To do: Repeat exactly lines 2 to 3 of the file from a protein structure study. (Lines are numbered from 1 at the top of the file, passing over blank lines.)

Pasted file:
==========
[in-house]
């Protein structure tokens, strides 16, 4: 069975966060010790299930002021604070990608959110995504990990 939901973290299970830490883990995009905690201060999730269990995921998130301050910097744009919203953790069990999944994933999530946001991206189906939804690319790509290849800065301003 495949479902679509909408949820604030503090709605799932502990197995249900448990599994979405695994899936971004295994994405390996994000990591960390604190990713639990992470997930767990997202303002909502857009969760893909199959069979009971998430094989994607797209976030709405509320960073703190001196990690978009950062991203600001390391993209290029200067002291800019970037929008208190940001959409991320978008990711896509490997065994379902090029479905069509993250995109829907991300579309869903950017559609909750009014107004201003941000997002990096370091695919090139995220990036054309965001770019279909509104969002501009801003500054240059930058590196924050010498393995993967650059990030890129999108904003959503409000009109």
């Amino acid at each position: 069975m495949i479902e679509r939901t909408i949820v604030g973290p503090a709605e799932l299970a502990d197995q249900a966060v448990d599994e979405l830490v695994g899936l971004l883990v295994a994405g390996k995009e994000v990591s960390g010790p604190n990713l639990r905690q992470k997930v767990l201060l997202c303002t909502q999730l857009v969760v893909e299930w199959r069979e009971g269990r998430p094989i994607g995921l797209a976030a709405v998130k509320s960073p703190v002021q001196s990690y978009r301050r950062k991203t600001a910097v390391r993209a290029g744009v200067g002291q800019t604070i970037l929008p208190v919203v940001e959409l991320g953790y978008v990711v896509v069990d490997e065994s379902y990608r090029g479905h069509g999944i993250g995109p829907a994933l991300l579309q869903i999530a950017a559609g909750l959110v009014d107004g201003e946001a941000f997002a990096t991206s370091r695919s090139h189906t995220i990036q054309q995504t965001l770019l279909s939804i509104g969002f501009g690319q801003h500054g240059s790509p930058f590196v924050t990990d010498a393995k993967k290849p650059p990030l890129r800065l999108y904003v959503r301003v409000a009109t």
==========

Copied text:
């Protein structure tokens, strides 16, 4: 069975966060010790299930002021604070990608959110995504990990 939901973290299970830490883990995009905690201060999730269990995921998130301050910097744009919203953790069990999944994933999530946001991206189906939804690319790509290849800065301003 495949479902679509909408949820604030503090709605799932502990197995249900448990599994979405695994899936971004295994994405390996994000990591960390604190990713639990992470997930767990997202303002909502857009969760893909199959069979009971998430094989994607797209976030709405509320960073703190001196990690978009950062991203600001390391993209290029200067002291800019970037929008208190940001959409991320978008990711896509490997065994379902090029479905069509993250995109829907991300579309869903950017559609909750009014107004201003941000997002990096370091695919090139995220990036054309965001770019279909509104969002501009801003500054240059930058590196924050010498393995993967650059990030890129999108904003959503409000009109």
């Amino acid at each position: 069975m495949i479902e679509r939901t909408i949820v604030g973290p503090a709605e799932l299970a502990d197995q249900a966060v448990d599994e979405l830490v695994g899936l971004l883990v295994a994405g390996k995009e994000v990591s960390g010790p604190n990713l639990r905690q992470k997930v767990l201060l997202c303002t909502q999730l857009v969760v893909e299930w199959r069979e009971g269990r998430p094989i994607g995921l797209a976030a709405v998130k509320s960073p703190v002021q001196s990690y978009r301050r950062k991203t600001a910097v390391r993209a290029g744009v200067g002291q800019t604070i970037l929008p208190v919203v940001e959409l991320g953790y978008v990711v896509v069990d490997e065994s379902y990608r090029g479905h069509g999944i993250g995109p829907a994933l991300l579309q869903i999530a950017a559609g909750l959110v009014d107004g201003e946001a941000f997002a990096t991206s370091r695919s090139h189906t995220i990036q054309q995504t965001l770019l279909s939804i509104g969002f501009g690319q801003h500054g240059s790509p930058f590196v924050t990990d010498a393995k993967k290849p650059p990030l890129r800065l999108y904003v959503r301003v409000a009109t």